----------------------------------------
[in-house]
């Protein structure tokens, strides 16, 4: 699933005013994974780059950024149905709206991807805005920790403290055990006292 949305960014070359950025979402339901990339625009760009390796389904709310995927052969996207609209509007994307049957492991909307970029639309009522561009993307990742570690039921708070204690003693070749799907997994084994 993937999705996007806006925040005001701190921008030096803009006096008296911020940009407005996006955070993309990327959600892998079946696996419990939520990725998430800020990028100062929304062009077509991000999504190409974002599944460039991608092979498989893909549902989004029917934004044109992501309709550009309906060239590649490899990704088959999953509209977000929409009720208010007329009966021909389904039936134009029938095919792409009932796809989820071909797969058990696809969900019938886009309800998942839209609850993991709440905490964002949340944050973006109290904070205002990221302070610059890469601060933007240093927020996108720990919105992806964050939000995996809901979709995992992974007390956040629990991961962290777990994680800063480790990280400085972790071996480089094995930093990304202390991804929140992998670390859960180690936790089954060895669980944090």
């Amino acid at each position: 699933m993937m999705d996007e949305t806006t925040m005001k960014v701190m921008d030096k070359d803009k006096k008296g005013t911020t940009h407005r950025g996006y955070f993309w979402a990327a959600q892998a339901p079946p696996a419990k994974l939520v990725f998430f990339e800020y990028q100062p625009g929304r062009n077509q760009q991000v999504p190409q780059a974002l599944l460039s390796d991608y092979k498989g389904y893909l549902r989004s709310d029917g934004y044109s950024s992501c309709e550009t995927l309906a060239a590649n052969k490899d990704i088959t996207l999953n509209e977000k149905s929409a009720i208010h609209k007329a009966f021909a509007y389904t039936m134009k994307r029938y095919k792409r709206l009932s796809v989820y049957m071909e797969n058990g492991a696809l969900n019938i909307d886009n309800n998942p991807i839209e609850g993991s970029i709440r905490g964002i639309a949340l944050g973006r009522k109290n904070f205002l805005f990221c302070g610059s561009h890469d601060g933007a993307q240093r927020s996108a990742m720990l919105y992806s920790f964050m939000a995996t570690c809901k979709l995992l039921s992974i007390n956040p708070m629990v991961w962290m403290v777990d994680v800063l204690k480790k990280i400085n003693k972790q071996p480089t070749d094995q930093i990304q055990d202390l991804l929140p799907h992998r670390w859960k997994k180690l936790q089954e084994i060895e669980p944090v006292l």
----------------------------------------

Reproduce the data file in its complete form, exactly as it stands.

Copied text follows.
[in-house]
């Protein structure tokens, strides 16, 4: 699933005013994974780059950024149905709206991807805005920790403290055990006292 949305960014070359950025979402339901990339625009760009390796389904709310995927052969996207609209509007994307049957492991909307970029639309009522561009993307990742570690039921708070204690003693070749799907997994084994 993937999705996007806006925040005001701190921008030096803009006096008296911020940009407005996006955070993309990327959600892998079946696996419990939520990725998430800020990028100062929304062009077509991000999504190409974002599944460039991608092979498989893909549902989004029917934004044109992501309709550009309906060239590649490899990704088959999953509209977000929409009720208010007329009966021909389904039936134009029938095919792409009932796809989820071909797969058990696809969900019938886009309800998942839209609850993991709440905490964002949340944050973006109290904070205002990221302070610059890469601060933007240093927020996108720990919105992806964050939000995996809901979709995992992974007390956040629990991961962290777990994680800063480790990280400085972790071996480089094995930093990304202390991804929140992998670390859960180690936790089954060895669980944090």
């Amino acid at each position: 699933m993937m999705d996007e949305t806006t925040m005001k960014v701190m921008d030096k070359d803009k006096k008296g005013t911020t940009h407005r950025g996006y955070f993309w979402a990327a959600q892998a339901p079946p696996a419990k994974l939520v990725f998430f990339e800020y990028q100062p625009g929304r062009n077509q760009q991000v999504p190409q780059a974002l599944l460039s390796d991608y092979k498989g389904y893909l549902r989004s709310d029917g934004y044109s950024s992501c309709e550009t995927l309906a060239a590649n052969k490899d990704i088959t996207l999953n509209e977000k149905s929409a009720i208010h609209k007329a009966f021909a509007y389904t039936m134009k994307r029938y095919k792409r709206l009932s796809v989820y049957m071909e797969n058990g492991a696809l969900n019938i909307d886009n309800n998942p991807i839209e609850g993991s970029i709440r905490g964002i639309a949340l944050g973006r009522k109290n904070f205002l805005f990221c302070g610059s561009h890469d601060g933007a993307q240093r927020s996108a990742m720990l919105y992806s920790f964050m939000a995996t570690c809901k979709l995992l039921s992974i007390n956040p708070m629990v991961w962290m403290v777990d994680v800063l204690k480790k990280i400085n003693k972790q071996p480089t070749d094995q930093i990304q055990d202390l991804l929140p799907h992998r670390w859960k997994k180690l936790q089954e084994i060895e669980p944090v006292l």